Jay Stittleburg, a local U.S. Navy veteran and former candidate for Montgomery County judge in 2018, was blunt in his assessment of the immigrant detention center situation on the southern border during a rally Friday night near The Woodlands to protest family separations.
“It is important that we use our voices and stand up against things that are immoral and inhumane,” Stittleburg told a crowd of around 100 protesters. “I am ashamed of the country I love and that I signed a piece of paper saying I’d give my life for it. We are failing miserably in God’s eyes. Get out there and say things and don’t be afraid to talk to people. Make them defend their stance, because most cannot.”
Stittleburg was among those who lined a grassy area adjacent to Sawdust Road a few miles from the border of The Woodlands near Interstate 45, waving signs and holding battery-powered candles in the air to protest federal border policies. The event was part of the nationwide Lights for Liberty protests, which were aimed at raising awareness for the alleged inhumane and overcrowded conditions in detention centers that dot the United States border with Mexico.
The event was jointly organized by local mother Cathy Jende as well as representatives from the Democratic Club of The Woodlands. Protesters gathered early Friday evening and spent about two hours along the busy thoroughfare making drivers and others passing by aware of their feelings and opposition to President Donald Trump’s immigration policies with colorful signs and decorated clothing.
Among the protesters were Celeste and Greg McDonell, who both attend the Northwoods Unitarian Universalist Church in The Woodlands. The couple said they are shocked at the use of the detention centers and the policies of families being separated.
Waving a small sign that said, “Schools not cells,” Greg McDonell said he is part of the church’s “SEE” team, which means Social, Economic and Environmental justice.
“This is a social justice issue for us, asylum seekers are not illegal. We need to increase the numbers of judges,” Greg McDonell said. “The fear mongering that is going on, the intimidation…they said the (ICE) raids were supposed to start Sunday, but we heard from organizers that they had already begun secretly earlier this week, and that is all about creating a fear factor.”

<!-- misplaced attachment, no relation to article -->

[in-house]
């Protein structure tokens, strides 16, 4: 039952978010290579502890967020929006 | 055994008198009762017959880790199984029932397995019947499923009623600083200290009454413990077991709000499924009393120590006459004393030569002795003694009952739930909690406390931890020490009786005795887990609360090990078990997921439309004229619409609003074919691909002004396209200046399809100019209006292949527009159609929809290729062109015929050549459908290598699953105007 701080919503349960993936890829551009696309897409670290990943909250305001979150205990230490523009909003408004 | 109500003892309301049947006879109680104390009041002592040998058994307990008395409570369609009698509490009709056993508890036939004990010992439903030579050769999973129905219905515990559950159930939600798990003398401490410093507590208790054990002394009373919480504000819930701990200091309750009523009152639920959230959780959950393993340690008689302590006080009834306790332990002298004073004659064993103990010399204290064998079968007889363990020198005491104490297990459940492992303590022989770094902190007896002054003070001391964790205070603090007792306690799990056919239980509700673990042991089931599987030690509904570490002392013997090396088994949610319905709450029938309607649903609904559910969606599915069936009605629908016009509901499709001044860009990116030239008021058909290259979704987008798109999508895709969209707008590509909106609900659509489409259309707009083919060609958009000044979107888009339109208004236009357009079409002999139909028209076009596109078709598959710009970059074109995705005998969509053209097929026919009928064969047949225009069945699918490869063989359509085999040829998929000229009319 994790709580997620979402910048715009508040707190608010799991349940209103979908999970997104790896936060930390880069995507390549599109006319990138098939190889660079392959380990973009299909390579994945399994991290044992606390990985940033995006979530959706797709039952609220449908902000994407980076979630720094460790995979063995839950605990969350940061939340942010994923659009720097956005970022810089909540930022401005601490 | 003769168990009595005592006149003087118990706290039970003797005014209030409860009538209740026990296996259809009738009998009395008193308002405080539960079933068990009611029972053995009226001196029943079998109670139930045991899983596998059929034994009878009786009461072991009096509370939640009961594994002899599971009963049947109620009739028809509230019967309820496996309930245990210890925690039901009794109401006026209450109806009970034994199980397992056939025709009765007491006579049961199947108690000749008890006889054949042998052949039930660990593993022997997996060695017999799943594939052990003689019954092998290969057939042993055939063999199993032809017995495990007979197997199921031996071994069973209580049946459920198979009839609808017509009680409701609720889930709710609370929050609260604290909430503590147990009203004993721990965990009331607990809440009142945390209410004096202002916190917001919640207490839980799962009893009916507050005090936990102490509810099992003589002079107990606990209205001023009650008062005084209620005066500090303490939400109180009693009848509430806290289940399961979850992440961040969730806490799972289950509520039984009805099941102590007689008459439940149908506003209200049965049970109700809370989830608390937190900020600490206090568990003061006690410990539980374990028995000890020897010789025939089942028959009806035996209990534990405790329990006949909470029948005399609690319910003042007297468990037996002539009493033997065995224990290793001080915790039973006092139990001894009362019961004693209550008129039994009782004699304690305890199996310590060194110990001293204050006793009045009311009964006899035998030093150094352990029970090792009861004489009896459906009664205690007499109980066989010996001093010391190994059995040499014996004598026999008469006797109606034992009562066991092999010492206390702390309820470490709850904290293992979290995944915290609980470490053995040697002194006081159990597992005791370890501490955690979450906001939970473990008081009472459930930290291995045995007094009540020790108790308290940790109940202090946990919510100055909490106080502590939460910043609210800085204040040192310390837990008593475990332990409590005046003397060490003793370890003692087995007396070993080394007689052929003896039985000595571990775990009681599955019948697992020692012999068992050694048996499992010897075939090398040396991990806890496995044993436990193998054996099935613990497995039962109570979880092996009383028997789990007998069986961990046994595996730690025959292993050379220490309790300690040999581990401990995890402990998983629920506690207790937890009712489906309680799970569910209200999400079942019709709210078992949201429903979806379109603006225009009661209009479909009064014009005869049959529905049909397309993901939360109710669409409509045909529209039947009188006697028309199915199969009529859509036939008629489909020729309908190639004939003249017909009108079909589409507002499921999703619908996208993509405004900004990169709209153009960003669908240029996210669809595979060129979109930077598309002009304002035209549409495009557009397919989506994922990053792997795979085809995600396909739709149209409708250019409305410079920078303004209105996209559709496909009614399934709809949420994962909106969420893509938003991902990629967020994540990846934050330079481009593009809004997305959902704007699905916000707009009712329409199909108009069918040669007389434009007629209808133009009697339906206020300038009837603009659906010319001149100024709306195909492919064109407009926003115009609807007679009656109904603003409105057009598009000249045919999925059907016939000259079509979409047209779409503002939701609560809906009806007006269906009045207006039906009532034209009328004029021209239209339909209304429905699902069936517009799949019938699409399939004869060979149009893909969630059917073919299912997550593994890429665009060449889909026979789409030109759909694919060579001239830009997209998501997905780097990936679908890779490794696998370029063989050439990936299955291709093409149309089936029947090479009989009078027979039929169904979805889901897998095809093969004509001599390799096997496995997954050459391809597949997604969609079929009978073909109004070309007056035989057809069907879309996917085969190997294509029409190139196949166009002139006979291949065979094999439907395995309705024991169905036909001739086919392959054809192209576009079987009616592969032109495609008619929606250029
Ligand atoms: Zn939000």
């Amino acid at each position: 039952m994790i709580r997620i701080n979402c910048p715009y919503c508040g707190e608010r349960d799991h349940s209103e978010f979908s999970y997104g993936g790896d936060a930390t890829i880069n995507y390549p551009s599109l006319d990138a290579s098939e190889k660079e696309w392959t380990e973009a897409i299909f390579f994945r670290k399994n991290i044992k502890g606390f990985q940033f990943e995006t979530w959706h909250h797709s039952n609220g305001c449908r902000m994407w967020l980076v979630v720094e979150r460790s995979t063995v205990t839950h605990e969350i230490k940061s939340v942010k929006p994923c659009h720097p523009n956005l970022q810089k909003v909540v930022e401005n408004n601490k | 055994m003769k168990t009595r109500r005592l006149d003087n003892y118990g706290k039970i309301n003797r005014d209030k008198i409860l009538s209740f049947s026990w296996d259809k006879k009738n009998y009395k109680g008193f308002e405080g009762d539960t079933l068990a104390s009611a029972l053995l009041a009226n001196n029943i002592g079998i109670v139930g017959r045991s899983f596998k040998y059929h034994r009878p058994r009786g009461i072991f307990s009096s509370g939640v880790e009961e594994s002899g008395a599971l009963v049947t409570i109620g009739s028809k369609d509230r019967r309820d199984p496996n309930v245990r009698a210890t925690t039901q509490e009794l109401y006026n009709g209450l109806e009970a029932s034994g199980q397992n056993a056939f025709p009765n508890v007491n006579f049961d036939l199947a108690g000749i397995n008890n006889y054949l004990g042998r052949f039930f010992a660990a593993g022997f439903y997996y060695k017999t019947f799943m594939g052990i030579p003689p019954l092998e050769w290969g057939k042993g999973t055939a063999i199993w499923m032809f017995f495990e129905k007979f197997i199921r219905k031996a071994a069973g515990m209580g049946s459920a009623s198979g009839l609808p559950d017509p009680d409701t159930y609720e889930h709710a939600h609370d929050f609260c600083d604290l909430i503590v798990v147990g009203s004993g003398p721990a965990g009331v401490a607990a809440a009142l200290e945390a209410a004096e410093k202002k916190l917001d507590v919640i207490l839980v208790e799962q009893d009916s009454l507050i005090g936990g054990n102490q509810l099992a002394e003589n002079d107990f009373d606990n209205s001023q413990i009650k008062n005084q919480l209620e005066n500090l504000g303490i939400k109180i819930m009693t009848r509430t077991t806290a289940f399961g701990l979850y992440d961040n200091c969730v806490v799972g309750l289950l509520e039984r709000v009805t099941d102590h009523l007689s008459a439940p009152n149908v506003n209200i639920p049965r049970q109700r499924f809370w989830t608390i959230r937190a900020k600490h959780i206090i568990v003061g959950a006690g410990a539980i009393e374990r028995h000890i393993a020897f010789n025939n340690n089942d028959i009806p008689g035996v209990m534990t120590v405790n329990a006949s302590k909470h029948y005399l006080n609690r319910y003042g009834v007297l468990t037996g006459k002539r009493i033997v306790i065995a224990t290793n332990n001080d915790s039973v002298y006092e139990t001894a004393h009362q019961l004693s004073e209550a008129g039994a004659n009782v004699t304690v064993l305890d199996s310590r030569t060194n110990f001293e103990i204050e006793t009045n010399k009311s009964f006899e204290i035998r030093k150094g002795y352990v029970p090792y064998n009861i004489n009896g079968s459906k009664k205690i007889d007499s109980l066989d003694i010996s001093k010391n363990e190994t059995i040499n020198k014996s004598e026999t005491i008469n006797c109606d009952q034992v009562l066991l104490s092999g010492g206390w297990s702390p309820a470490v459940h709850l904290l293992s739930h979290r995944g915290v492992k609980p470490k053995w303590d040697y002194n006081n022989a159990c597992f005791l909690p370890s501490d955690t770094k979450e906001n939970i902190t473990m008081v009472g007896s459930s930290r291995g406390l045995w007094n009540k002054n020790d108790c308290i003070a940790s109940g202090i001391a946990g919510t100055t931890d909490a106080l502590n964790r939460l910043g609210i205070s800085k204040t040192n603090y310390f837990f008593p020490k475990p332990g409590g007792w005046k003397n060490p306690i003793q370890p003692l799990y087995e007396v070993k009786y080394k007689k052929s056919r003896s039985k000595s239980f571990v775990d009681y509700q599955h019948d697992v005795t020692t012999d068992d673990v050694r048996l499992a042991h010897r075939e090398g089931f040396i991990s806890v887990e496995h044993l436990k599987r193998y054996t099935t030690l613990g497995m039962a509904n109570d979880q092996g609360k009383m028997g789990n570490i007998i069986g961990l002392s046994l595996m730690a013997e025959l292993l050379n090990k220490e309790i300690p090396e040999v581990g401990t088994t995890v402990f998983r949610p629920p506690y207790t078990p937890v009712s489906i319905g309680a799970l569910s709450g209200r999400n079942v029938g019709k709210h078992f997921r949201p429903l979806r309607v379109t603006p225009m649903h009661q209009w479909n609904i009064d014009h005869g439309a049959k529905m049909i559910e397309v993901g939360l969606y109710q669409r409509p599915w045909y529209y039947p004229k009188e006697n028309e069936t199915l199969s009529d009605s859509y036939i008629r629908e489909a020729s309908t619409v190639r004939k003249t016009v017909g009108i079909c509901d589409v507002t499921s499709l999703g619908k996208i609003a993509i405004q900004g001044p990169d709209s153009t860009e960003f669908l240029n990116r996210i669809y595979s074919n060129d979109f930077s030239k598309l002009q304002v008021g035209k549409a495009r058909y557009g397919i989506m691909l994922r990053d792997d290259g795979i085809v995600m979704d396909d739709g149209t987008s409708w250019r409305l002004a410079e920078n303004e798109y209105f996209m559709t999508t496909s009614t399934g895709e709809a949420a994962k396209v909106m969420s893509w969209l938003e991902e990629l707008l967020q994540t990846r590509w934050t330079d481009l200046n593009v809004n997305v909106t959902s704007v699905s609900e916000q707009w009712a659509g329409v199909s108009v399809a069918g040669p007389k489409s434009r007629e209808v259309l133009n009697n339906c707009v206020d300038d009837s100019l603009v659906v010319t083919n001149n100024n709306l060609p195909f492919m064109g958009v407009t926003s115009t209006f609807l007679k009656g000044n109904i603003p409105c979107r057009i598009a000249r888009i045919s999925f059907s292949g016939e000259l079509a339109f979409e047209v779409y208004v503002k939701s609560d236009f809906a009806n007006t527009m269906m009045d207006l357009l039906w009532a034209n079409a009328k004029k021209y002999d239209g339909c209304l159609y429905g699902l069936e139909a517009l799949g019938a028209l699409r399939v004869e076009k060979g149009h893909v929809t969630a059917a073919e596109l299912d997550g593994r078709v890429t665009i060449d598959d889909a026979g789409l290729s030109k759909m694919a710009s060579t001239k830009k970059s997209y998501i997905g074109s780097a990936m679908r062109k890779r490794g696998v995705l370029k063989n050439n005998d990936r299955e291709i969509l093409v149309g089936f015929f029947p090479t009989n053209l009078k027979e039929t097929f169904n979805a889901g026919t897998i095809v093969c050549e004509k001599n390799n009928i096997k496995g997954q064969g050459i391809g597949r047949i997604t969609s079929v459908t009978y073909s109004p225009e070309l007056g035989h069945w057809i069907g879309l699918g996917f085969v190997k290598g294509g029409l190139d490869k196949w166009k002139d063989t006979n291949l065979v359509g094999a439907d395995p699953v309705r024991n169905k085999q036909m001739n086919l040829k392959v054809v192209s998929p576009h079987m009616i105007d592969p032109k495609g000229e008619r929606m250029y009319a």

As he waved his sign at passing cars, Greg McDonell said he has spoken with lawyers and other advocates helping undocumented immigrants and he said those people had told him that there are, “high levels of anxiety,” among the immigrant communities of the Houston region. He also advocated for better due process for migrants who cross the border illegally and also for changes to immigration laws.
“I believe we are abusing them,” he said of the migrants currently in what has been described as overcrowded, unsanitary conditions. “Those folks coming from Central America have a reason for asylum.”
Another protester, Kara Cook of The Woodlands, said she came to the event because she saw news reports about the conditions alleged to exist inside the numerous detainment centers.
“I am very concerned about diabetic migrants, because I have a friend with diabetes and understand the importance of medications. I heard it was difficult for migrants to get diabetes medicines,” Cook said. “I started seeing how migrant children were being mistreated and separated from families. I believe migrants are humans, too.”
Following about 90 minutes of sign waving along Sawdust Road, the protesters shifted locations to a nearby bank parking lot and began a series of speeches, kicked off by a call to action from Robin Fulford, the president of the Democractic Club of The Woodlands, who described a report she had received from others who had visited the detention centers.
“Not only is this a crisis in morality, this is showing the world who we really are,” Fulford said.
Stittleburg spoke after Fulford, imploring the protesters to continue speaking out, confronting people who may support Trump’s immigration policies and to keep fighting for what is right.
“I am here for every single one of those families sitting in a cage. This is really a refugee crisis, they are coming here to give their children a hope for the future better than they could ever have in their home countries,” he said. “This is immoral, inhumane treatment of migrants who are fleeing violence, gangs, murder and rape to seek a better life.”
As the protest came to an end, Sarah Prickett, a developmental minister with the Northwoods Unitarian Universalist Church in The Woodlands, gave one last message to the crowd.
“I cannot turn off my awareness to the injustices our country is doing,” Prickett said.